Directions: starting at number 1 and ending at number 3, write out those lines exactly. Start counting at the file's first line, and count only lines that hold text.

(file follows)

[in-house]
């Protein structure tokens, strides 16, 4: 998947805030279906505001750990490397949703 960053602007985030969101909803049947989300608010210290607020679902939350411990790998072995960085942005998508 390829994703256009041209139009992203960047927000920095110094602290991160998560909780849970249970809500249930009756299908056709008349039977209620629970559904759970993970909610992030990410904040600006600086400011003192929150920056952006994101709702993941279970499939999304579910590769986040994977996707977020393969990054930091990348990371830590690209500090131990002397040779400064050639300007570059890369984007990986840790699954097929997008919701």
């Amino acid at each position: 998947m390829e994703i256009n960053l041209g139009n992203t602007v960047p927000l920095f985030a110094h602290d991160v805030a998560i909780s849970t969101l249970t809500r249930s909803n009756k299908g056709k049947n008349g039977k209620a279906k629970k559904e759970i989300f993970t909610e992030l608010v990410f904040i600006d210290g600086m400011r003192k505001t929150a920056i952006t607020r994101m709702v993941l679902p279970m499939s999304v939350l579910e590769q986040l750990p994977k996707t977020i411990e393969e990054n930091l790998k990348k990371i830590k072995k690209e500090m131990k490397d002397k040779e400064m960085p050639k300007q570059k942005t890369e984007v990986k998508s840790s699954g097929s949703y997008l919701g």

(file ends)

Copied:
[in-house]
């Protein structure tokens, strides 16, 4: 998947805030279906505001750990490397949703 960053602007985030969101909803049947989300608010210290607020679902939350411990790998072995960085942005998508 390829994703256009041209139009992203960047927000920095110094602290991160998560909780849970249970809500249930009756299908056709008349039977209620629970559904759970993970909610992030990410904040600006600086400011003192929150920056952006994101709702993941279970499939999304579910590769986040994977996707977020393969990054930091990348990371830590690209500090131990002397040779400064050639300007570059890369984007990986840790699954097929997008919701």
């Amino acid at each position: 998947m390829e994703i256009n960053l041209g139009n992203t602007v960047p927000l920095f985030a110094h602290d991160v805030a998560i909780s849970t969101l249970t809500r249930s909803n009756k299908g056709k049947n008349g039977k209620a279906k629970k559904e759970i989300f993970t909610e992030l608010v990410f904040i600006d210290g600086m400011r003192k505001t929150a920056i952006t607020r994101m709702v993941l679902p279970m499939s999304v939350l579910e590769q986040l750990p994977k996707t977020i411990e393969e990054n930091l790998k990348k990371i830590k072995k690209e500090m131990k490397d002397k040779e400064m960085p050639k300007q570059k942005t890369e984007v990986k998508s840790s699954g097929s949703y997008l919701g």